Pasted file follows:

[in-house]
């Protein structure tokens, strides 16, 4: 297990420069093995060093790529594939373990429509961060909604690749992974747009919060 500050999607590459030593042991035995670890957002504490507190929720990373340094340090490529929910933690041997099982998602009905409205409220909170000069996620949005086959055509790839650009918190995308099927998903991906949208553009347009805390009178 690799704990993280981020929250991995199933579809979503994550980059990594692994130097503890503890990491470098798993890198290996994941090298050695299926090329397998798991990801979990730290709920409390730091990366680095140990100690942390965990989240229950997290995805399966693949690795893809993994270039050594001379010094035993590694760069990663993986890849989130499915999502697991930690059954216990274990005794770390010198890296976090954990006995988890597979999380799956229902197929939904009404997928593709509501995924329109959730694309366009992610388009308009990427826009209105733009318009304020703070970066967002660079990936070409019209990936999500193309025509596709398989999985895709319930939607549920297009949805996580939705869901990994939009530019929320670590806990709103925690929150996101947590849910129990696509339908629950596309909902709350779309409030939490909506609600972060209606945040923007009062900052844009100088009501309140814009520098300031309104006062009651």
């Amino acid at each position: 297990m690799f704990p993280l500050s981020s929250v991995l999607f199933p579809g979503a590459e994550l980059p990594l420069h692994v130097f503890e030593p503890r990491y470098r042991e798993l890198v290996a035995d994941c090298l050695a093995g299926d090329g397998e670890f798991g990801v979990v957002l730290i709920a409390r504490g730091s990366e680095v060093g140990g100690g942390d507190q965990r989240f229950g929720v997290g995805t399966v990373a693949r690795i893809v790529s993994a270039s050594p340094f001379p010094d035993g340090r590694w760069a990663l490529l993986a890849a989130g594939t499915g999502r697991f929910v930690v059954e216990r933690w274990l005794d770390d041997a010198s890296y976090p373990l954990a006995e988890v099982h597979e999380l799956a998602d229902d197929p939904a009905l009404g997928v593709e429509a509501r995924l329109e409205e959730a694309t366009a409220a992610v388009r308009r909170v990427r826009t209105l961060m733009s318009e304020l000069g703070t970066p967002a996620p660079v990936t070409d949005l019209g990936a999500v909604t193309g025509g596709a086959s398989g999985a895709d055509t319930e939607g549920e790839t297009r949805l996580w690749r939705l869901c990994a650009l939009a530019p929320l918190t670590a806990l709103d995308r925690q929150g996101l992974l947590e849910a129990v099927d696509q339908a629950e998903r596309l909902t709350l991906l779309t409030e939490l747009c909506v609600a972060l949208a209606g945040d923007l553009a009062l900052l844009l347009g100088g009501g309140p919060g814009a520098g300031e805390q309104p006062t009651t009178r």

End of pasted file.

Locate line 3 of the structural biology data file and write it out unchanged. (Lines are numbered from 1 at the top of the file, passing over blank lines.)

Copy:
């Amino acid at each position: 297990m690799f704990p993280l500050s981020s929250v991995l999607f199933p579809g979503a590459e994550l980059p990594l420069h692994v130097f503890e030593p503890r990491y470098r042991e798993l890198v290996a035995d994941c090298l050695a093995g299926d090329g397998e670890f798991g990801v979990v957002l730290i709920a409390r504490g730091s990366e680095v060093g140990g100690g942390d507190q965990r989240f229950g929720v997290g995805t399966v990373a693949r690795i893809v790529s993994a270039s050594p340094f001379p010094d035993g340090r590694w760069a990663l490529l993986a890849a989130g594939t499915g999502r697991f929910v930690v059954e216990r933690w274990l005794d770390d041997a010198s890296y976090p373990l954990a006995e988890v099982h597979e999380l799956a998602d229902d197929p939904a009905l009404g997928v593709e429509a509501r995924l329109e409205e959730a694309t366009a409220a992610v388009r308009r909170v990427r826009t209105l961060m733009s318009e304020l000069g703070t970066p967002a996620p660079v990936t070409d949005l019209g990936a999500v909604t193309g025509g596709a086959s398989g999985a895709d055509t319930e939607g549920e790839t297009r949805l996580w690749r939705l869901c990994a650009l939009a530019p929320l918190t670590a806990l709103d995308r925690q929150g996101l992974l947590e849910a129990v099927d696509q339908a629950e998903r596309l909902t709350l991906l779309t409030e939490l747009c909506v609600a972060l949208a209606g945040d923007l553009a009062l900052l844009l347009g100088g009501g309140p919060g814009a520098g300031e805390q309104p006062t009651t009178r």